Using Literary and Linguistic approaches as well as historical context, explore the conception of power in Shakespeare's Macbeth with wider reference to Tarantino and Avary Pulp Fiction. In terms of thematics, both
Pulp Fiction are defined by their exploration of the cognate concepts of power and authority. However, Tarantino and Shakespeare both employ two very different techniques in order to explore it physically and psychologically.
Thus, Tarantino explores a very physical aspect of power within
Pulp Fiction (Text B) whereas, the subtle use of power within
(Text A) through a deep exploration of the
Jacobean sociohistorical context. Through the use of taboo subjects, especially within the
"Great Chain of Being". There is a constant, deep exploration shown by Shakespeare's use of linguistic devices. However Tarantino's provocation of the brooding physicality of power is used in a darkly comedic portrayal, showing the ferocity of a post modern culture, the constant bombardment of imagery using violence as an institution through which to attain crude forms of power.
When looking at Text A analytically, Lady Macbeth's character is central to the narrative. Specifically her Machiavellian battle for power undermines the ‘Great Chain of
Being’ and manipulates Macbeth in order to gain the political power. Lady Macbeth’s position within the Great Chain of Being, has no real power, so uses an intimidating form of manipulation, to subtly engineer the moral authority over Macbeth, needed to persuade him to commit regicide. Thus, the following quotation :
“Look like the innocent flower, but be the serpent under it” , itself is an imperative biblical allusion, exploring the context of religion, with the religious authority it holds over an individual.Moreover, linguistically, the connotations of each clause are emotive, however, are contrasting. An innocent flower, would suggest almost an ethical naivety, whereas the serpent resonates in a biblical discourse, the creatist narrative of Adam and Eve, the deception faced by Macbeth. However, in Text B Mia Wallace, holds a similar stance of power, the dependence on her femininity, showing the small powers in both the postmodern era and the Jacobean. "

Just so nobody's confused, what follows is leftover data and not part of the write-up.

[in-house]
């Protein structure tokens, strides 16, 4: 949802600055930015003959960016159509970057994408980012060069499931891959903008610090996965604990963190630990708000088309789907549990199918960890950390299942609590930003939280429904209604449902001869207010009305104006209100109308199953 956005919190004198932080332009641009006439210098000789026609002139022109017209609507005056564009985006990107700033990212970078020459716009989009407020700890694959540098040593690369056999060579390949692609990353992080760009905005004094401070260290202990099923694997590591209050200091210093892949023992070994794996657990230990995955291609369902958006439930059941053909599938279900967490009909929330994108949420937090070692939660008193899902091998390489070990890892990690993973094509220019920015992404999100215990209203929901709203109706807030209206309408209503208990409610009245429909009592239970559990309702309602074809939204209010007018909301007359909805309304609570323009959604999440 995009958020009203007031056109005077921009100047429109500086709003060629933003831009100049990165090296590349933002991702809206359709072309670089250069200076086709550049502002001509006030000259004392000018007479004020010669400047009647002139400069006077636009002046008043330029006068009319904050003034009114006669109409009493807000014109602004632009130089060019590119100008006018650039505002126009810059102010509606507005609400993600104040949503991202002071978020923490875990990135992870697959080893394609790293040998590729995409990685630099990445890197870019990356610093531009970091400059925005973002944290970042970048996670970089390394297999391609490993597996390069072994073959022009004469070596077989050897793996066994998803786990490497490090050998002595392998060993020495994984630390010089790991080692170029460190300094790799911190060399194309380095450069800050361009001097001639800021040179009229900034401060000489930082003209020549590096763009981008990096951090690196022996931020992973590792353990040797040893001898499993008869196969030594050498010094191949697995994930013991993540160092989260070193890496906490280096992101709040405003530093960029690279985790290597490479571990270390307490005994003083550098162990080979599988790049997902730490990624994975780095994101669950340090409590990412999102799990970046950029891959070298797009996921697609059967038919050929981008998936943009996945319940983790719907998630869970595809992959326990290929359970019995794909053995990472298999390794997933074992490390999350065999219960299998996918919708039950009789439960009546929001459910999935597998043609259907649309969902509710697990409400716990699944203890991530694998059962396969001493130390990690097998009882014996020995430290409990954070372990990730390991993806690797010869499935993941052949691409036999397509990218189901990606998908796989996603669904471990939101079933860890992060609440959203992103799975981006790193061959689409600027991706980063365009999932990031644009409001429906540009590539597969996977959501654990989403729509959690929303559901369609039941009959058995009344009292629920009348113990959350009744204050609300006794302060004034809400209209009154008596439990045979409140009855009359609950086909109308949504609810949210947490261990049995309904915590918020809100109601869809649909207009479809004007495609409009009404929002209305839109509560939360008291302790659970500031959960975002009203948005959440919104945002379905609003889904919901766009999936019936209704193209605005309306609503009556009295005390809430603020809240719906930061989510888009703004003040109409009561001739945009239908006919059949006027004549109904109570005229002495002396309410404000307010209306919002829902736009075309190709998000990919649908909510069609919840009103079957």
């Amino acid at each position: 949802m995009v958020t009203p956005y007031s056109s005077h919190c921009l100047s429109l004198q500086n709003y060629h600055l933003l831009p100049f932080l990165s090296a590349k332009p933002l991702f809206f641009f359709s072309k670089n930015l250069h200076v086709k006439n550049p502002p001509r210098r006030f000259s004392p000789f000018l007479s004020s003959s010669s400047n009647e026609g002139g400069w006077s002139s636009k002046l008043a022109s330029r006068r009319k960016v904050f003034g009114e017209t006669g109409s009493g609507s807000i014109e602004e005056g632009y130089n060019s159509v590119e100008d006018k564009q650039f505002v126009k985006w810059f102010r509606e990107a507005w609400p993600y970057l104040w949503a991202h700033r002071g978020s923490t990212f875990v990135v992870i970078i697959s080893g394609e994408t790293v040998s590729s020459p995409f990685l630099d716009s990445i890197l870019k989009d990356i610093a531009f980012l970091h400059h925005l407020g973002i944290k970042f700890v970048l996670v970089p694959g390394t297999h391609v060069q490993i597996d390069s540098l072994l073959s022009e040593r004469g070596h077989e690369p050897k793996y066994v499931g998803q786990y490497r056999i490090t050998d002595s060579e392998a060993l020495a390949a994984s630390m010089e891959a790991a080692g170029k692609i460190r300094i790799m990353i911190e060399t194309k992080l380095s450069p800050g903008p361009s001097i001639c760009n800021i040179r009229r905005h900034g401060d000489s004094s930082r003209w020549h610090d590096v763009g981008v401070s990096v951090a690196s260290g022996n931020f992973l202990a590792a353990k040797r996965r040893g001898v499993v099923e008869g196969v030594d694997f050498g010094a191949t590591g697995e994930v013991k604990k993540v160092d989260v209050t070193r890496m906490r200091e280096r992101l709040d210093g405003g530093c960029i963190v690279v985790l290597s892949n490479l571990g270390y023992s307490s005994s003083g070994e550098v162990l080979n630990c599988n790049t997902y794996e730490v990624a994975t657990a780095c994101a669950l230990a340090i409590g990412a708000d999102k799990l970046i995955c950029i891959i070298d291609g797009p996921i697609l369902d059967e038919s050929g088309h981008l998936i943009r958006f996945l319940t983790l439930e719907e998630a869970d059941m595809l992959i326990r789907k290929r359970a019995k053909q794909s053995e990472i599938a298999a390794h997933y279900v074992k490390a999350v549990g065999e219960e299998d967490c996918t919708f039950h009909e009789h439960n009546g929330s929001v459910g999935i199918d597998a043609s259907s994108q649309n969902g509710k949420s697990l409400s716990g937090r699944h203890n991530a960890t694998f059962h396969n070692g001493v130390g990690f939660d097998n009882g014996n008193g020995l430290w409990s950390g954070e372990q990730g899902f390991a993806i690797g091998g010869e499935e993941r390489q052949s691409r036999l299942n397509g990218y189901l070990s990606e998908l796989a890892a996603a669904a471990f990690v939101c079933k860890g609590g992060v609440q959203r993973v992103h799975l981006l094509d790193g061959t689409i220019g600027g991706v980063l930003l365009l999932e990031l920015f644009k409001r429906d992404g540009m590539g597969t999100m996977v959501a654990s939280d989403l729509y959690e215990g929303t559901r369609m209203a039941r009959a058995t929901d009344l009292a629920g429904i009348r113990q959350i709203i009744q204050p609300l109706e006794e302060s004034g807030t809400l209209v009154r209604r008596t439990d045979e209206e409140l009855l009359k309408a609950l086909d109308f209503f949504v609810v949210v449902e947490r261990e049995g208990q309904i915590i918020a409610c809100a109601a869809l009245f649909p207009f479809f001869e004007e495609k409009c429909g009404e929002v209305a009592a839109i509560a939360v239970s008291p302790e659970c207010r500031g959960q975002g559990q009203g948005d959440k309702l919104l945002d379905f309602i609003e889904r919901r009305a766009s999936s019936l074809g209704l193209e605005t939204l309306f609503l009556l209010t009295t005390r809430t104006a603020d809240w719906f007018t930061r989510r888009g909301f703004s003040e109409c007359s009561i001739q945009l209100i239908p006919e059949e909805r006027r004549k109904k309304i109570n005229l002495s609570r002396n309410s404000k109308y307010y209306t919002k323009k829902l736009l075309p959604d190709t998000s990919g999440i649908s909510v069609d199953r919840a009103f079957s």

My husband, your boss – told you to take me out and do whatever I wanted." Within this, Mia is showing the level of power she holds indirectly over another character. Within a Marxist perspective is using her dependence upon a male figure, to manipulate her own causes. However, through the uses of their sex are able to manipulate the male protagonists. Such as within
Pulp Fiction during a speech made by
"The path of the righteous man is beset on all sides by the inequities of the selfish and the tyranny of evil men.” Here similarly there is a reference to the Bible, using religion to legitimise the use of coercive force. Thus, religion is used as a moral authority, it can be seen that it, is not just a conquest for power Jules believes himself to be the
”, taking the literal meaning of the quotation to a seeming extreme. The tone is slightly mixed between aggression and a calmness, using an emotive technique to exercise moral authority over those he's talking to. The lexis ‘ righteous ’ is a use of the hierarchy, similar to that within Macbeth
, it shows a belief of being above the other people whom is involved. The use of Witchcraft within text A is a highly emotive subject, as it disrupts the
Jacobean ‘Great Chain of Being’. Shakespeare not only explores this emotive concept within Katie Mills
Word Count 1 550 2 1,168 3 1,635
the theme of power, but also femininity, using them as a coterminous concept, rather than on a single stance. Opening with three witches, there is a play on power within religion, as it goes strongly against the Jacobean